Statistics reveal a difference of 7 percent between the
remuneration paid to men and that paid to women with the same
qualifications in Germany. The average hourly wage even shows a
difference of 22 percent, making pay discrepancy in Germany one of
the highest in the EU. In order to adjust these wage injustices,
the German Federal Ministry for Family Affairs, Senior Citizens,
Women and Youth submitted a first preliminary ministerial draft of
the German Equal Pay Act (Entgeltgleichheitsgesetz) on
December 9, 2015. The act is expected to be adopted in 2016.
New Information Rights for Employees and Works
The draft mainly provides for transparency within the company.
Both, employees and the works council will be entitled to be
informed by the employer about the salary of co-workers in similar
positions. Specifically, the information right covers the average
remuneration of a group of at least five employees performing the
same or the same type of work. It includes information about a
certain pay group and about work that is performed mainly (i.e., 60
percent and more) by the other gender. Furthermore, the employee
may obtain information about the criteria and the procedure for
determining his or her own salary.
Accordingly, confidentiality clauses in employment contracts
covering the salary are invalid. However, with a view to data and
privacy protection, the employer may not disclose any information
about the specific remuneration of individual employees.
Consequently, the data on the basis of which the average
remuneration is calculated must be rendered anonymous.
Legal Enforcement of Equal Pay
The employer must respond to an inquiry in text form within one
month. If he does not meet the employee's request or does not
answer it properly, the employee may enforce the claim by filing a
lawsuit. Alternatively, the employee may file a complaint with the
works council first which will influence the employer to rectify
the situation if it considers the complaint justified.
In case of unequal pay without objective justification, the
employee is entitled to supplementary payments for the last three
Rights of the Works Council
Besides the above-mentioned information rights, works councils
obtain further co-determination rights. They are also supposed to
support the employer in questions of equality and wage-setting and
control the establishment of an equal wage structure.
The works council may force the employer to conduct a company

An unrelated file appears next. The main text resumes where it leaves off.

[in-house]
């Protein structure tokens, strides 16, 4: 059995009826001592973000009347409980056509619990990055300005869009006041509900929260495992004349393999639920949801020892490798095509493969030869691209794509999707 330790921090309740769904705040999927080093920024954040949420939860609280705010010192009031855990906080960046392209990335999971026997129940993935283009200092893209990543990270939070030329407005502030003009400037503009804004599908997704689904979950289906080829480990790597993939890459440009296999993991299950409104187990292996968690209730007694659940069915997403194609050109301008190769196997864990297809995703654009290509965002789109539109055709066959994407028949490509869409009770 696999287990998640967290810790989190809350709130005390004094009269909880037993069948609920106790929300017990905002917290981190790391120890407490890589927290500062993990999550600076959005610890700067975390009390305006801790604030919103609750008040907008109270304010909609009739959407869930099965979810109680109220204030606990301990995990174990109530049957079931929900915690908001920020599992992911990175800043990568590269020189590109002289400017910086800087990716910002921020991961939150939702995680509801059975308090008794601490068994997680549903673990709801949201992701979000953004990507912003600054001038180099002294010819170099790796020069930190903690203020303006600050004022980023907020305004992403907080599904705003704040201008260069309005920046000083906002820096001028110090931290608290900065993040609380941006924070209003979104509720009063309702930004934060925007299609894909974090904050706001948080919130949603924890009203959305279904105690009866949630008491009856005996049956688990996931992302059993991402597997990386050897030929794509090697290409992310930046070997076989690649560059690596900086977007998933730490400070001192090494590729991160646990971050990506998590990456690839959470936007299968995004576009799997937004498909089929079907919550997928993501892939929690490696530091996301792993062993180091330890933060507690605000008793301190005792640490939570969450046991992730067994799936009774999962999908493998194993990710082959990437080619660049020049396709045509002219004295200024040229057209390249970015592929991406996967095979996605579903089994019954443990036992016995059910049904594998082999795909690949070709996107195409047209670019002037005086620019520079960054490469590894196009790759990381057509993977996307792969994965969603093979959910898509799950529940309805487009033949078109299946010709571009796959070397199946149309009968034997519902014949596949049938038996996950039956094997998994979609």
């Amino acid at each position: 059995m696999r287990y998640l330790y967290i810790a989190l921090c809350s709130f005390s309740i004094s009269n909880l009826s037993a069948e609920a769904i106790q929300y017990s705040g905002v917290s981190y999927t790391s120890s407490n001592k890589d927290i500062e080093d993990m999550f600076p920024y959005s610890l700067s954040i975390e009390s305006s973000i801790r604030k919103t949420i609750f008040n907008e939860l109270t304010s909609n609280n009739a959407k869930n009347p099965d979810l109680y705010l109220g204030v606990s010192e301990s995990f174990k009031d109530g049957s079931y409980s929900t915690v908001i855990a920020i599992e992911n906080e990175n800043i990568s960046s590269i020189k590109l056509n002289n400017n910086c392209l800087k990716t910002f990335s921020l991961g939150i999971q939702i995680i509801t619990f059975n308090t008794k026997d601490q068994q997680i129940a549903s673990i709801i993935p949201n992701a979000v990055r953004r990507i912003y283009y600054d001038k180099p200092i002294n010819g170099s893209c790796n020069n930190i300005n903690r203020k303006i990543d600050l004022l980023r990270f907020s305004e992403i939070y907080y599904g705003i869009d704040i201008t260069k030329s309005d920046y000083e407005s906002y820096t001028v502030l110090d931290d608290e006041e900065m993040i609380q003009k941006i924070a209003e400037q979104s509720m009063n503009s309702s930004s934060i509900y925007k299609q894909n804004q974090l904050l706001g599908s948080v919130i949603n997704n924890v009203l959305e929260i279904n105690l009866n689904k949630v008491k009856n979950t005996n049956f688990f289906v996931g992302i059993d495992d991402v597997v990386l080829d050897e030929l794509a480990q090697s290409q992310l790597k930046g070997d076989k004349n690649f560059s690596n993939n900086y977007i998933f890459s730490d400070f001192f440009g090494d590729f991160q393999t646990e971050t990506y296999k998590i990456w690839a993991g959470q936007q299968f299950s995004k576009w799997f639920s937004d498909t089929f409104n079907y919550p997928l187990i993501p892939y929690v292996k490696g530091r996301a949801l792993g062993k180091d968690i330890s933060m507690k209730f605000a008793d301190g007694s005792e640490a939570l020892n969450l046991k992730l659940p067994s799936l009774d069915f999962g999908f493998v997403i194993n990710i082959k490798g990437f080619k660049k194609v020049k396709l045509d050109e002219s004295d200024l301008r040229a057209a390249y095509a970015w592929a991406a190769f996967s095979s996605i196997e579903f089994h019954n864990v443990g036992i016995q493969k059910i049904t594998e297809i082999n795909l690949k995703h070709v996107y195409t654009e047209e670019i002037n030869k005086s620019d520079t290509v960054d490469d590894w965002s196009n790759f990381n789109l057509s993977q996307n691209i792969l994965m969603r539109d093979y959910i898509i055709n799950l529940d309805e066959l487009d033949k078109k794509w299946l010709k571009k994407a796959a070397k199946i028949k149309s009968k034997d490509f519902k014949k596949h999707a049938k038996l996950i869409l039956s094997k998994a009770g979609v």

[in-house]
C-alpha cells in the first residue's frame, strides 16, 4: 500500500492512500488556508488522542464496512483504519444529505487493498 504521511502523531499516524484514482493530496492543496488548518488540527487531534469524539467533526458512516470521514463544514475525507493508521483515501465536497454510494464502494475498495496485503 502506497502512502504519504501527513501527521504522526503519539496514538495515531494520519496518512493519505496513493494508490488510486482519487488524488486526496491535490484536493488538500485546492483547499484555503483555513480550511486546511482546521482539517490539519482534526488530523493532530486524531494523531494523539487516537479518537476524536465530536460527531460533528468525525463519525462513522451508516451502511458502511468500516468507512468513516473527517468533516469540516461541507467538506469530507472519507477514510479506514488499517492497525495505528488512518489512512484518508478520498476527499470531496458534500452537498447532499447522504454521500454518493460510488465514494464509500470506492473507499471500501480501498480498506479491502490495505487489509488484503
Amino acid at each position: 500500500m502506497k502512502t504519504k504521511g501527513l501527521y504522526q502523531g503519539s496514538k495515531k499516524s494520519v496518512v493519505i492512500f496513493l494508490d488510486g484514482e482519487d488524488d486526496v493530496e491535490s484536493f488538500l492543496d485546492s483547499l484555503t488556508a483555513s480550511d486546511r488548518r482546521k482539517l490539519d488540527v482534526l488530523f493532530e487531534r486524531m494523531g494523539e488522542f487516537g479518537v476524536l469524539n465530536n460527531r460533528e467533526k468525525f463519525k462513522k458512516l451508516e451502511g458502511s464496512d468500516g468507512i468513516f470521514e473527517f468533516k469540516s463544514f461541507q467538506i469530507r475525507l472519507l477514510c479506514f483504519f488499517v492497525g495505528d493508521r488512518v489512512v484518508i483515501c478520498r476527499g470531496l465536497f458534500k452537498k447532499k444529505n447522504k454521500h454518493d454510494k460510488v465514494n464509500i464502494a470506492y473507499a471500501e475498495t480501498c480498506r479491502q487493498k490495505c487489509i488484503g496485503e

review procedure if several cases of discrimination indicate that
the wage structure is generally discriminatory with respect to
Changes for Employers
The Equal Pay Act will bring many changes for employers. For
example, they will have to comply with numerous information
Furthermore, in a job advertisement employers must indicate the
minimum wage for the advertised position as provided for under
applicable collective bargaining agreements or by law or other
norms of collective legislation.
There are additional requirements for large companies with more
than 500 employees. These companies have to introduce an internal
company procedure by way of which pay equity is to be reviewed.
This procedure has to be certified by the Federal
Companies within the scope do not only have to publish the
results of their company procedures, but will also be required to
report about the implementation of the procedures and their own
compliance with the principle of equal pay. If the report reveals
gender discrimination with regard to pay, the relevant remuneration
arrangements must be eliminated without delay.
Practical Impact for Businesses in a Nutshell
Potential subsequent wage payments will impose an additional
financial burden on companies. Furthermore, considerable internal
capabilities will be needed to meet obligations to provide
information and – in case a works council exists – to
exercise the new co-determination rights. Especially for large
companies with more than 500 employees, the procedural rules that
are to comply with will tie up internal operating resources.
The content of this article is intended to provide a general
guide to the subject matter. Specialist advice should be sought
about your specific circumstances.
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